A Surgeon's Approach - The Dynamics of Rotationplasty
Dr. Mark Scarborough has performed about 15 rotationplasty procedures, while his partner has done about ten. Dr. Scarborough began performing rotationplasty procedures in 1990.
Rotationplasty of the lower extremity is a functional surgical option for children undergoing resection of a malignant bone tumor around the knee. Originally described for the treatment of infections and congenital limb deformities, it is now used primarily as a reconstructive option for children who are not done growing, who are diagnosed with a malignant bone tumor around the knee joint. Other common surgical options include amputation or a metal joint reconstruction.
Rotationplasty involves removing the area of bone affected by the tumor along with some normal bone, to ensure there is a “clear margin.” This usually involves removing a portion of the femur (thigh bone) and a portion of the tibia (shin bone). Once the tumor is removed, the remaining leg is rotated 180 degrees and reattached to the thigh. The femur and tibia bones are attached to each other with a plate and screws to hold them in place until healing occurs. This gives the appearance of a short leg with the foot on backwards. The foot and ankle then function as a knee joint, allowing the patient to wear a more functional prosthesis.
The surgical procedure itself takes anywhere from 6-10 hours to complete. Following surgery, your child is usually admitted to the intensive care unit for 24-48 hours. This is to ensure close monitoring of the blood supply to the foot. The length of hospital stay also varies, but is usually anywhere from 5-7 days. Your child is usually placed into a cast, which will remain on anywhere from 6-12 weeks, or potentially longer, depending on how quickly the bones heal together. Children who are receiving chemotherapy usually take longer to heal, so the time your child will spend in a cast will vary greatly, depending on the healing response. Once the doctor feels the bones and surgical incisions have healed adequately, your child can be fitted for a prosthesis.
The advantages of rotationplasty when compared to an amputation are a functioning joint at the level of the knee, which allows for a smaller and better functioning prosthesis. This allows children better function when participating in sports, as well as day to day activities. The main advantage of rotationplasty over prosthetic replacement is the durability of the procedure. Children who undergo prosthetic replacement, especially those with a significant amount of growth left, will likely require additional surgical procedures throughout their lifetime as a result of limb length discrepancy, and prosthesis failure. Also, there are significant activity restrictions placed on children whom have undergone prosthetic replacement, and their participation in sports is extremely limited. The main disadvantage of rotationplasty when compared to these other procedures is the appearance of the limb.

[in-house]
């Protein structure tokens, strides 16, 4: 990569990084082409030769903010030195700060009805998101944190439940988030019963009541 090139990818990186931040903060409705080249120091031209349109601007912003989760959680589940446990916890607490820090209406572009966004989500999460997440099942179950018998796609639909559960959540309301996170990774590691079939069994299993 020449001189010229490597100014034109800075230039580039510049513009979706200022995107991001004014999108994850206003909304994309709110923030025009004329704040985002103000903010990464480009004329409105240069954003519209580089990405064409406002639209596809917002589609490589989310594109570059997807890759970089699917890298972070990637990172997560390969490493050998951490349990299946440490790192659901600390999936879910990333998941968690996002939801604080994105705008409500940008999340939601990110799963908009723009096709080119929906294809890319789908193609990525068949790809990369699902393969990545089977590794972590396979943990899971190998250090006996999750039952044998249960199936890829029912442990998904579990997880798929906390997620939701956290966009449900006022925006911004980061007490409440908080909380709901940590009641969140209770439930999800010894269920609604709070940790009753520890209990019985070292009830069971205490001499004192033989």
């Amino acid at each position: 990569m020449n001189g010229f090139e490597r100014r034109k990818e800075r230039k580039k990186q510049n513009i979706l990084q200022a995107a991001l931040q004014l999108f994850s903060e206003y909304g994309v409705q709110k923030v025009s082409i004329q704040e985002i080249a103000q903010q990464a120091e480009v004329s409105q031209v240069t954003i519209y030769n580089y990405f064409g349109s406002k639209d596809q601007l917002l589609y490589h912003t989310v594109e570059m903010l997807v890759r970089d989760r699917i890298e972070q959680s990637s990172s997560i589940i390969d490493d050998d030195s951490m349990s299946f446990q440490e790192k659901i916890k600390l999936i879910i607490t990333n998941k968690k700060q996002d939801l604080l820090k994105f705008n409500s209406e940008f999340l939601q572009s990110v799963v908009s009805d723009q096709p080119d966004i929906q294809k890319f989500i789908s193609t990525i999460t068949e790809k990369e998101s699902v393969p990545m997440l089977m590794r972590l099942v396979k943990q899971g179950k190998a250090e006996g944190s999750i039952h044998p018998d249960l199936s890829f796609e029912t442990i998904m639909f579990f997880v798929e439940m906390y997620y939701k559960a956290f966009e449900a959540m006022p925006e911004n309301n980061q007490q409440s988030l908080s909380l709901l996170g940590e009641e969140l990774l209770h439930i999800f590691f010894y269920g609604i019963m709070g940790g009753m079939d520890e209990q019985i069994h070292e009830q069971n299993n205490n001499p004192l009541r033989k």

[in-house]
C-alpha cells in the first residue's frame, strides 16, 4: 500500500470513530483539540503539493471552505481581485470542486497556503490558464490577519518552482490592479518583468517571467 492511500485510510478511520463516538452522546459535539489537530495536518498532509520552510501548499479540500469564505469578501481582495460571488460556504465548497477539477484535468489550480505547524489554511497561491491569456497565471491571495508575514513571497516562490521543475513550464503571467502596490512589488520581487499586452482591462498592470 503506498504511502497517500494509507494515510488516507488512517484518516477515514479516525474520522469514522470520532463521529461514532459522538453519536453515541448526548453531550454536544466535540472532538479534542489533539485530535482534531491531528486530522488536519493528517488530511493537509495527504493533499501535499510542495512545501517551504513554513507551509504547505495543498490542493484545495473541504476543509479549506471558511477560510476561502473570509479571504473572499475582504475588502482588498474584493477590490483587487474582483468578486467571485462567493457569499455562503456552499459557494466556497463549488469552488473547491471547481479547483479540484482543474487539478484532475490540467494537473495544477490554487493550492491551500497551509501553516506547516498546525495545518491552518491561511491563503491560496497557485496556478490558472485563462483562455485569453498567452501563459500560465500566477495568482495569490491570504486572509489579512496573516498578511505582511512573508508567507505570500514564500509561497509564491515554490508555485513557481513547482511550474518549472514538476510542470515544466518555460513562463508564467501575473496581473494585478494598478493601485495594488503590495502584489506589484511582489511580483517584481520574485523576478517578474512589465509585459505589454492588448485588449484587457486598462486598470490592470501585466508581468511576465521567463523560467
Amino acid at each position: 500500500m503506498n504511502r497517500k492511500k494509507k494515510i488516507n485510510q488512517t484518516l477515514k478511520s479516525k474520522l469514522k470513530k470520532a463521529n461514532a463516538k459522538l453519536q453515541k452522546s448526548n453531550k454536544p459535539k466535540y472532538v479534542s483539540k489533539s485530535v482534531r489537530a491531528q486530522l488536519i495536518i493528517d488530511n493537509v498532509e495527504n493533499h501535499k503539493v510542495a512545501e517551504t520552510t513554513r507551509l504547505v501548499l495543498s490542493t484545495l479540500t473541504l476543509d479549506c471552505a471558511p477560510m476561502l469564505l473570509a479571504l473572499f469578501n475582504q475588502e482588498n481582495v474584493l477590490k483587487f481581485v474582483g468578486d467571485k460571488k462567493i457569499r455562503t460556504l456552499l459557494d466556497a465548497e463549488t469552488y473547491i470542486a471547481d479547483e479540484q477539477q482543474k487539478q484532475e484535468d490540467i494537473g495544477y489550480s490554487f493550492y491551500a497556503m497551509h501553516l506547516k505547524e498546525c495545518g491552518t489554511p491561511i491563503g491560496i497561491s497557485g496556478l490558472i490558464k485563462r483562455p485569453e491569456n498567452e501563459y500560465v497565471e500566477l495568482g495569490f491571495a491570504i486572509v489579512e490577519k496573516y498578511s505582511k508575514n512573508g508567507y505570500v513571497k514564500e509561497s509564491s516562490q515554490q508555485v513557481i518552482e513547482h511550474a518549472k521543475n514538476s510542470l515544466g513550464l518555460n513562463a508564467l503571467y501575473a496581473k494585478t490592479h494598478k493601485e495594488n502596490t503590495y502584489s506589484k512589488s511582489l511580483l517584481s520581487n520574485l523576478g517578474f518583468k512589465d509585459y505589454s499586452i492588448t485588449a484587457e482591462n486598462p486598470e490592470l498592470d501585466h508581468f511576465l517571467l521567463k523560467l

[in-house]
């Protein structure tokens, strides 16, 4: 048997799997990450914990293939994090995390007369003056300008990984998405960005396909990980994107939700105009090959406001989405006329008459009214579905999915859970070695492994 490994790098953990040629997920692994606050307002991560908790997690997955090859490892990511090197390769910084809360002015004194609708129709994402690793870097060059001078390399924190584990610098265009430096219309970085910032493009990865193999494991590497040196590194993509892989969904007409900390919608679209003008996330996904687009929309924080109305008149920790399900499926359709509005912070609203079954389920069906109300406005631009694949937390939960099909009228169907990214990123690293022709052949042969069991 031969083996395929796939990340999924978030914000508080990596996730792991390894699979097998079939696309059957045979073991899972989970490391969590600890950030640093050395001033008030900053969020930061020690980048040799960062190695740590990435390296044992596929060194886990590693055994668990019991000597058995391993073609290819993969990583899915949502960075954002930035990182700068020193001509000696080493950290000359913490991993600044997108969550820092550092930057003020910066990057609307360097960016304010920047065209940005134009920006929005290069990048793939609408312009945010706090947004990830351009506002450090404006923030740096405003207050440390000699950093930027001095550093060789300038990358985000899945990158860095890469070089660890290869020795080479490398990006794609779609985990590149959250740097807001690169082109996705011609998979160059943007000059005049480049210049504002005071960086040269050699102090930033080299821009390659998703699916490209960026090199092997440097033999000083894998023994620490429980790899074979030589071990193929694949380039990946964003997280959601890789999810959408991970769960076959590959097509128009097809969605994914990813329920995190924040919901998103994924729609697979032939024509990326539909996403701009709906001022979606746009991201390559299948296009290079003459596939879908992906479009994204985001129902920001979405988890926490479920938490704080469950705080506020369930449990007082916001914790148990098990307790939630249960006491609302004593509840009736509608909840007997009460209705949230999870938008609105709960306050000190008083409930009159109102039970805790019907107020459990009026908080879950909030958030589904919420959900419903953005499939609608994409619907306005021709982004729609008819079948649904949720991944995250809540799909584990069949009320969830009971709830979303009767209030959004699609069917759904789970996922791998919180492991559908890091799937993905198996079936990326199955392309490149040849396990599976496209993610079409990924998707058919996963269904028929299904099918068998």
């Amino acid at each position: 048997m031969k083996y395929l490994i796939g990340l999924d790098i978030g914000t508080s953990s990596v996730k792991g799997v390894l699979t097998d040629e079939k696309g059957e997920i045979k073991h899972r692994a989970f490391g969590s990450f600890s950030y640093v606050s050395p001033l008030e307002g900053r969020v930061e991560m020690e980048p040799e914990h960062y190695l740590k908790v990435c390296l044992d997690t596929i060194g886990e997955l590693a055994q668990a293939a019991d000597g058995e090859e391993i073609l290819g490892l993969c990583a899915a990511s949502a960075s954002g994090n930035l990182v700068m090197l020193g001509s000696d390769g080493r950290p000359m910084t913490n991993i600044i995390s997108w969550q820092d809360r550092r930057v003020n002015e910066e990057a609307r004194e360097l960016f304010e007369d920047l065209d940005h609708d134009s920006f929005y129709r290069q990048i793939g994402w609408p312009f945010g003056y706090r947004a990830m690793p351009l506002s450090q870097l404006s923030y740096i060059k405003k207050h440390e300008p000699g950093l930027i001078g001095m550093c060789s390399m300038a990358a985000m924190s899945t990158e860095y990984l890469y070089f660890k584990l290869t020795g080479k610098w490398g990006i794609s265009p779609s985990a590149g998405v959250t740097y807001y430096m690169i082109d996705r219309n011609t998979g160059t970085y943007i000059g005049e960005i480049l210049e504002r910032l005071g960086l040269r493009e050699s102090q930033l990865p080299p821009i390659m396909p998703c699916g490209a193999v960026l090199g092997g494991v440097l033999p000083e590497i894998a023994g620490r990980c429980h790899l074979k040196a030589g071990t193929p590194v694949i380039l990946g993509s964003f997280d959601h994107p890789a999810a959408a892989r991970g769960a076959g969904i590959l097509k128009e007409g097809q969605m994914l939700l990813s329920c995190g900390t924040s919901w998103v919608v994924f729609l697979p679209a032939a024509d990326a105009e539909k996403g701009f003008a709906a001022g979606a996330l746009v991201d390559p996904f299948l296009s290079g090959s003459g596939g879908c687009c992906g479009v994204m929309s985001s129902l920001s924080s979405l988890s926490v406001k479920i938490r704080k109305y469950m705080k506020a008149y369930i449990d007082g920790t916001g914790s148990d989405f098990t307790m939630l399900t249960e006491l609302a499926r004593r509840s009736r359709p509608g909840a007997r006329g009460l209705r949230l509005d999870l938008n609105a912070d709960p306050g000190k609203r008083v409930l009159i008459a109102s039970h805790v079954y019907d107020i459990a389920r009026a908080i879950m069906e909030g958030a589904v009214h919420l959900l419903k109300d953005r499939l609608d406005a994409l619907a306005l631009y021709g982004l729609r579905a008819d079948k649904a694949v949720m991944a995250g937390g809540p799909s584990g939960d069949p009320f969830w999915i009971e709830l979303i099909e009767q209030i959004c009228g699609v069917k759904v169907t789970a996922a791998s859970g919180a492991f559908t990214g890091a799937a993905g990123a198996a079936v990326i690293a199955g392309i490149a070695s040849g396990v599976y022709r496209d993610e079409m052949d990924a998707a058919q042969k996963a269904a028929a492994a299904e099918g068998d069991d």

There are potential complications associated with rotationplasty as well. These included problems with the blood supply, infection, nerve injuries, inability to heal the bone, and fracture of the leg. That being said, most children who undergo rotationplasty do not require any additional surgery. Rotationplasty is a durable and functional surgical option for children with a bone tumor around the knee. Written by Dr. Emily Soni, MD, Orthopaedic Oncology Fellow, University of Florida on behalf of Mark T. Scarborough, M.D. Eugene L. Jewett Professor of Orthopaedic Surgery, Division Chief: Orthopaedic Oncology, Orthopaedics and Sports Medicine Institute, University of Florida (photo above)